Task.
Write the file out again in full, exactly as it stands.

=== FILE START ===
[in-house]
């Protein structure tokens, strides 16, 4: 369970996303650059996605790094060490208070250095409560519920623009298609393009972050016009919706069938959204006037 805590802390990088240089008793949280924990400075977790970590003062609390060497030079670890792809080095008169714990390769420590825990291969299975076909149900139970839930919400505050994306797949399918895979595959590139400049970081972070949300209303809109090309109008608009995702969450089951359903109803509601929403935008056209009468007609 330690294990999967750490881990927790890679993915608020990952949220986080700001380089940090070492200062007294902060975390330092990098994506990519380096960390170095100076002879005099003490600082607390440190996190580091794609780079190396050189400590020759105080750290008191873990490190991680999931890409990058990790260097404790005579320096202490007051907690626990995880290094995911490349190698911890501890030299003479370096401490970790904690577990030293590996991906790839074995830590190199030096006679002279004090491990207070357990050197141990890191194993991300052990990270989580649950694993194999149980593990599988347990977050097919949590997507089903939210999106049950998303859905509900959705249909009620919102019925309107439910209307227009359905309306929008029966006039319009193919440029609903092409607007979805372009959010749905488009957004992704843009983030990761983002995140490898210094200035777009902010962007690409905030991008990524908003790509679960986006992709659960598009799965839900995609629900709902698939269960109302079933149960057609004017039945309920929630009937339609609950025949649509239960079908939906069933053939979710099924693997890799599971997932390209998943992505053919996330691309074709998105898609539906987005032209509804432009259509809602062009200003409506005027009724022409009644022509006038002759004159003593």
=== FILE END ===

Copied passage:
[in-house]
């Protein structure tokens, strides 16, 4: 369970996303650059996605790094060490208070250095409560519920623009298609393009972050016009919706069938959204006037 805590802390990088240089008793949280924990400075977790970590003062609390060497030079670890792809080095008169714990390769420590825990291969299975076909149900139970839930919400505050994306797949399918895979595959590139400049970081972070949300209303809109090309109008608009995702969450089951359903109803509601929403935008056209009468007609 330690294990999967750490881990927790890679993915608020990952949220986080700001380089940090070492200062007294902060975390330092990098994506990519380096960390170095100076002879005099003490600082607390440190996190580091794609780079190396050189400590020759105080750290008191873990490190991680999931890409990058990790260097404790005579320096202490007051907690626990995880290094995911490349190698911890501890030299003479370096401490970790904690577990030293590996991906790839074995830590190199030096006679002279004090491990207070357990050197141990890191194993991300052990990270989580649950694993194999149980593990599988347990977050097919949590997507089903939210999106049950998303859905509900959705249909009620919102019925309107439910209307227009359905309306929008029966006039319009193919440029609903092409607007979805372009959010749905488009957004992704843009983030990761983002995140490898210094200035777009902010962007690409905030991008990524908003790509679960986006992709659960598009799965839900995609629900709902698939269960109302079933149960057609004017039945309920929630009937339609609950025949649509239960079908939906069933053939979710099924693997890799599971997932390209998943992505053919996330691309074709998105898609539906987005032209509804432009259509809602062009200003409506005027009724022409009644022509006038002759004159003593």